What could be the saving grace is the four year low price of oil and the effects that may have when it filters through to energy prices including electricity, water, distribution and airfares.
How long Government will take to positively respond to the dramatic fall will send a very important message to the industry.
For an obviously cash-strapped administration it’s a two edge sword. Lower fuel prices means less VAT collection, but if we are able to maintain a prolonged recovery in arrival numbers then this should be largely mitigated.
re-Discover Dining programme doing well
The 24 restaurants currently participating in the re-DISCOVER dine-around programme will soon have to make the decision whether to continue the initiative through the winter. There is no doubt in my mind that our visitors and locals alike are increasingly looking for value-for-money. No one can also reasonably question that it has galvanized more people to eat out. Continue reading
Okay, Okay… Indar Weir isn’t really a typewriter salesman – he is the President of the Travel Agents Association of Barbados and operates the Indar Weir Travel Centre. Indar and his industry are hurting badly because Bajans are booking their flights and vacation accommodations online – by themselves – and without a travel agent between the customer and the keyboard.
Barbados travel agents are pleading with Bajans to use their services instead of booking online “to save jobs and keep money in the country.”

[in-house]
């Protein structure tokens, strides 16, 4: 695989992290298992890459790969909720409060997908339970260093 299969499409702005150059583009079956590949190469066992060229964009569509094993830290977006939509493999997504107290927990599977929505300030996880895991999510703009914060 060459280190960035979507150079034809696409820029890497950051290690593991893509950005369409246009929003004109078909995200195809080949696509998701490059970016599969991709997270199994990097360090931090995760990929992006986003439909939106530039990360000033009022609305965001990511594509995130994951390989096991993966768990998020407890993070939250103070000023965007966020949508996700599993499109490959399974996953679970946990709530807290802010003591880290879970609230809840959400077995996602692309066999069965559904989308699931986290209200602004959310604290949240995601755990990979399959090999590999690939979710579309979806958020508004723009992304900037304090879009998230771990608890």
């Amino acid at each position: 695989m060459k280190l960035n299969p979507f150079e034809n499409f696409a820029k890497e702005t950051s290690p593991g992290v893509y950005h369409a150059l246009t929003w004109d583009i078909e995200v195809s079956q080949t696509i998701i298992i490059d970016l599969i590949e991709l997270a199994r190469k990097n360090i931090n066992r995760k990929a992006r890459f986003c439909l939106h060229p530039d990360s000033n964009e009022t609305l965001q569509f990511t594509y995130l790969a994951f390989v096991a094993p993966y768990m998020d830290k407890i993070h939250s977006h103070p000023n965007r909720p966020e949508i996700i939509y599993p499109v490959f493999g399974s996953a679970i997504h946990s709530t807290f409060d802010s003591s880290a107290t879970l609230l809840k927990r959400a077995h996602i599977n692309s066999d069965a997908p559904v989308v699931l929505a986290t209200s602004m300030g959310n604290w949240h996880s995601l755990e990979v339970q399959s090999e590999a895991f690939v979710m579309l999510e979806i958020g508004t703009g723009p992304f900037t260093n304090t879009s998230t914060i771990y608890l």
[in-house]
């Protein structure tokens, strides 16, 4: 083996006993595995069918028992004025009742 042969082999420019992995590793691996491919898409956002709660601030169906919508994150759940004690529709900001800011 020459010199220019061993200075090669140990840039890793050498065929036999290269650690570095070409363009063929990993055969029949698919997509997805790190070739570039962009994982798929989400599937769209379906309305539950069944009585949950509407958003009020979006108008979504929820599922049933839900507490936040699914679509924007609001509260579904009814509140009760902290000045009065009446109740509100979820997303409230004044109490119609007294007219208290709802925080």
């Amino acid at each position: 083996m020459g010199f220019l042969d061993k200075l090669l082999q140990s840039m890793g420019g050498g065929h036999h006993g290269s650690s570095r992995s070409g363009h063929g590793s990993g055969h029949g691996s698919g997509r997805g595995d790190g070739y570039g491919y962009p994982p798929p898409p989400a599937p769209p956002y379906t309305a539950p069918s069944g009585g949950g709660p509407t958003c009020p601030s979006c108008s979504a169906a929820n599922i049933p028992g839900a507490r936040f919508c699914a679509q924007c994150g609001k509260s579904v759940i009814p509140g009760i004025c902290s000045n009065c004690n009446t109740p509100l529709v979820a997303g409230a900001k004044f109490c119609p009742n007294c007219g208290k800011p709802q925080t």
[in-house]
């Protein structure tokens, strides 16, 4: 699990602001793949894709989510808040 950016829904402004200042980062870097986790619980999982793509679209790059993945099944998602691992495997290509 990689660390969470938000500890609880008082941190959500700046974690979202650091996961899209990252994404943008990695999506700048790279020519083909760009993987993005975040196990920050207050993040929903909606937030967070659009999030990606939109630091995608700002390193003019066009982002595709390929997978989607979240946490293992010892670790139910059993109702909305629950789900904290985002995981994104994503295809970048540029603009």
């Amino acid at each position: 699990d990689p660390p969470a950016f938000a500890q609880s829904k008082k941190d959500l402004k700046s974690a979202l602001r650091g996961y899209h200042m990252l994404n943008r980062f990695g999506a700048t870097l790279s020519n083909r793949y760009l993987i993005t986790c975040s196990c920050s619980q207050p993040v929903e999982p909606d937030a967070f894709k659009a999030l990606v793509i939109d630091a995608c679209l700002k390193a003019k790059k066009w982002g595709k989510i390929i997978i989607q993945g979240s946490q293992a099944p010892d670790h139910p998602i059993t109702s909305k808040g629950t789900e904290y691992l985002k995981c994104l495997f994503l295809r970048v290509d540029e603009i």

In my little corner of this rock, charity will have to begin at home. I am not willing to pay the extra fee for something I can do myself online, after Google searching the millions of vacation options on the internet.
As much as I feel sorry for Indar and his colleagues, the writing was on the wall ten years ago. Mr. Weir and his colleagues tried to adapt, but were pushed out by the large online travel agencies. The travel agents’ plea in the latest Nation reminds me of the Luddites – who protested against newly developed labour-replacing machinery in the first quarter of the 1800’s.
Now that the Bajan economy is in melt-down with the government continually late delivering paycheques to employees, contractors and suppliers, most folks don’t have money to travel. Thousands are taking that “stay-cation” called unemployment after being made redundant.
Booking online is cheaper, easier, faster and offers more choices than any local travel agent. Sorry, but the world changed, and I will no longer be taking the afternoon off to pick-up my tickets from the travel agency.
by St George’s Dragon
As promised I went to take a few photos of the Harlequin H Hotel today.
The site has obviously suffered less than Merricks, presumably because it is in a more populated area. It looks as though it was secure until fairly recently, although when I went it was possible to walk straight in from the boardwalk side of the site as someone has ripped the site hoarding door off its hinges.
There are still a few items of plant and materials on site, although nothing of any great value.
Such a shame. So many people have lost money just to create an eyesore that spoils Barbados.
A lovely view for the tourists from the beach and boardwalk! Click photo for larger view.
Editor’s Note: The exposed rebar is salt-drenched and rusted, with salt-laden water dripping down into the concrete. How long before no self-respecting structural engineer would approve further work? Has that time already arrived? Do we have an architects or engineers out there to comment?